This article was authored by John C. Tanner, and was originally posted on telecomasia.net.
ITEM: IPTV and OTT video may produce a wealth of actionable data about consumer viewing habits, but most viewers don’t want that data shared with advertisers.
That’s the finding of a survey released by UK-based KPMG Media Tracker, which found that a whopping 95% of consumers who use catch-up services do not want media companies to share their personal data with third parties.
That’s especially true of 18-24-year-olds, 97% of whom said they wouldn’t allow third parties to access their personal data, no matter what the potential benefits of doing so might be.
That’s not great news for marketers who want to use big data to refine and personalize ads for online TV viewers, said KPMG media head David Elms:
“This questions the assumption that the younger generation is comfortable sharing their data if there are benefits offered in return. Generation Z places a high price on privacy, and while some personalisation may be welcome to improve their viewing experience, they are not prepared to readily offer up their data.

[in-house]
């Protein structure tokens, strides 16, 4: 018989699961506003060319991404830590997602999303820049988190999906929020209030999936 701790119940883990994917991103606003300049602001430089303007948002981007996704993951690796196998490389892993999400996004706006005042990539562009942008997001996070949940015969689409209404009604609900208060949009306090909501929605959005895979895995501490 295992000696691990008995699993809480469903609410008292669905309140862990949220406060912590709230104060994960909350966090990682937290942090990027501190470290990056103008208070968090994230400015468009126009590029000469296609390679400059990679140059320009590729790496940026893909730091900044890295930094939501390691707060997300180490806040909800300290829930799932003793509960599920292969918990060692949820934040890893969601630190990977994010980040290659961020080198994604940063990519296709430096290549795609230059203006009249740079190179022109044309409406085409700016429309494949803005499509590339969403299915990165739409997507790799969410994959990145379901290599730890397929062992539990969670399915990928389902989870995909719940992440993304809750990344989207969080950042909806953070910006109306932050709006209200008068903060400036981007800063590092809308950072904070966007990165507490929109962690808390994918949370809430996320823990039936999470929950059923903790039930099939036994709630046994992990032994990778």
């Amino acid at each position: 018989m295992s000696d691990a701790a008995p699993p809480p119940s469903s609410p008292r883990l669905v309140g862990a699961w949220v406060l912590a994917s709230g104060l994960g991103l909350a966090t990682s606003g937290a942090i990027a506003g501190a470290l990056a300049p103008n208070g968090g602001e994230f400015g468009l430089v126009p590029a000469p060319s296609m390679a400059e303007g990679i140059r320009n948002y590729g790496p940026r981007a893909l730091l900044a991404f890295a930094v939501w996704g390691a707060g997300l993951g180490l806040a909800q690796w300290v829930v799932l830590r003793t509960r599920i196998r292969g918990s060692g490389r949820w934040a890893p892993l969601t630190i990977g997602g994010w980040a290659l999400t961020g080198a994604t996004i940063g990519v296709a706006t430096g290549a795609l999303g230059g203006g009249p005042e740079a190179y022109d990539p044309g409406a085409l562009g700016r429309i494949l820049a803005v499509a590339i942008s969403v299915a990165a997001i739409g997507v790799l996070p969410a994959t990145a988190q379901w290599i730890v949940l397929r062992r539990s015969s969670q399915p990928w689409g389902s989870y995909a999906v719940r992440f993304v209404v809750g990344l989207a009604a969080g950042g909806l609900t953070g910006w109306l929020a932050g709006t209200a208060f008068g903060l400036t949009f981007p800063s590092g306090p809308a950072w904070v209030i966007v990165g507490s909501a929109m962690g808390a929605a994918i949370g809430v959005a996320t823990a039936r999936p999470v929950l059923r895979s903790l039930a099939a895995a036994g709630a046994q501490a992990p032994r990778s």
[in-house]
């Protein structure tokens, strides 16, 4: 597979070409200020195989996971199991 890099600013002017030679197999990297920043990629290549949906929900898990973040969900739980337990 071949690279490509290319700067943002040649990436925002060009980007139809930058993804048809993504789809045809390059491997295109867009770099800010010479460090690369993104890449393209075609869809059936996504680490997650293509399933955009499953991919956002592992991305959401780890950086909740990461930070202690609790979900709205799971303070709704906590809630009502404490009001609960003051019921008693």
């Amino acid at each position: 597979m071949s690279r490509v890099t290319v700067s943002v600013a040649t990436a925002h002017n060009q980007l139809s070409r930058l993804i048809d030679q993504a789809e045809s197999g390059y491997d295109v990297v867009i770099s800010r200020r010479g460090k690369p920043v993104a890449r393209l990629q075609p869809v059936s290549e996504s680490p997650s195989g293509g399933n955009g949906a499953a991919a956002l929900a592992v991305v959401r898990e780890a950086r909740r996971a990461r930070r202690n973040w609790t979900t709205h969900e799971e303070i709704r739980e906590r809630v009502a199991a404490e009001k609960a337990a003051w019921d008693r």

“There has been increasing discussion of the use of consumer data for higher levels of personalisation particularly around advertising but this survey highlights that most consumers would resist the use of their data for such purposes.”
That’s also potentially worrying news for media companies who not only rely on advertising for revenue, but also face a dramatically shifting landscape of media consumption and consumer preferences, to include streaming video “anywhere, anytime, on any device”. And while it’s unlikely that advertisers will abandon streaming video services altogether just because viewers won’t opt-in with their personal data, it could make it harder for media companies to offer advertising partners added value via data-rich analytics.
One important caveat: the survey only covers 1,500 homes in the UK. Here in Asia, other surveys on data privacy have found that a significant number of consumers (albeit not always a majority) are more open to sharing personal data, provided it’s handled responsibly and transparently, and provides a tangible benefit.
Still, the numbers send a clear message to next-gen TV service providers (or service providers of any stripe): don’t take viewers’ personal data for granted, and don’t just assume that what they don’t know won’t hurt them.
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